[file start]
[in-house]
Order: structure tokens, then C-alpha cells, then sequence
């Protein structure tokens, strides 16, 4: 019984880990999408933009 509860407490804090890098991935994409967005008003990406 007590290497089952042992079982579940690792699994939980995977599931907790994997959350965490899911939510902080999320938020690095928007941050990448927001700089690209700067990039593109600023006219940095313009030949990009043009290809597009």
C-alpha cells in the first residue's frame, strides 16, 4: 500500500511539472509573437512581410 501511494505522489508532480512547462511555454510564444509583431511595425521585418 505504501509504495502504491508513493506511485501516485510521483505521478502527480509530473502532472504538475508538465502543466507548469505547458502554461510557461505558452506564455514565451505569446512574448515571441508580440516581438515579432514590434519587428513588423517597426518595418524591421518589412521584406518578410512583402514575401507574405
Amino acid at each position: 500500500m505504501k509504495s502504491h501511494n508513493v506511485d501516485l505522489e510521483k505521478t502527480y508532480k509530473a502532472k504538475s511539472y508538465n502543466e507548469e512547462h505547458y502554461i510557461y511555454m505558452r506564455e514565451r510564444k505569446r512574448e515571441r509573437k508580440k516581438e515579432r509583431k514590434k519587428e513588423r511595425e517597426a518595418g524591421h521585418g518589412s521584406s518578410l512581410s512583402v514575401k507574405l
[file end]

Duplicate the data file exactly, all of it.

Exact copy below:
[in-house]
Order: structure tokens, then C-alpha cells, then sequence
């Protein structure tokens, strides 16, 4: 019984880990999408933009 509860407490804090890098991935994409967005008003990406 007590290497089952042992079982579940690792699994939980995977599931907790994997959350965490899911939510902080999320938020690095928007941050990448927001700089690209700067990039593109600023006219940095313009030949990009043009290809597009």
C-alpha cells in the first residue's frame, strides 16, 4: 500500500511539472509573437512581410 501511494505522489508532480512547462511555454510564444509583431511595425521585418 505504501509504495502504491508513493506511485501516485510521483505521478502527480509530473502532472504538475508538465502543466507548469505547458502554461510557461505558452506564455514565451505569446512574448515571441508580440516581438515579432514590434519587428513588423517597426518595418524591421518589412521584406518578410512583402514575401507574405
Amino acid at each position: 500500500m505504501k509504495s502504491h501511494n508513493v506511485d501516485l505522489e510521483k505521478t502527480y508532480k509530473a502532472k504538475s511539472y508538465n502543466e507548469e512547462h505547458y502554461i510557461y511555454m505558452r506564455e514565451r510564444k505569446r512574448e515571441r509573437k508580440k516581438e515579432r509583431k514590434k519587428e513588423r511595425e517597426a518595418g524591421h521585418g518589412s521584406s518578410l512581410s512583402v514575401k507574405l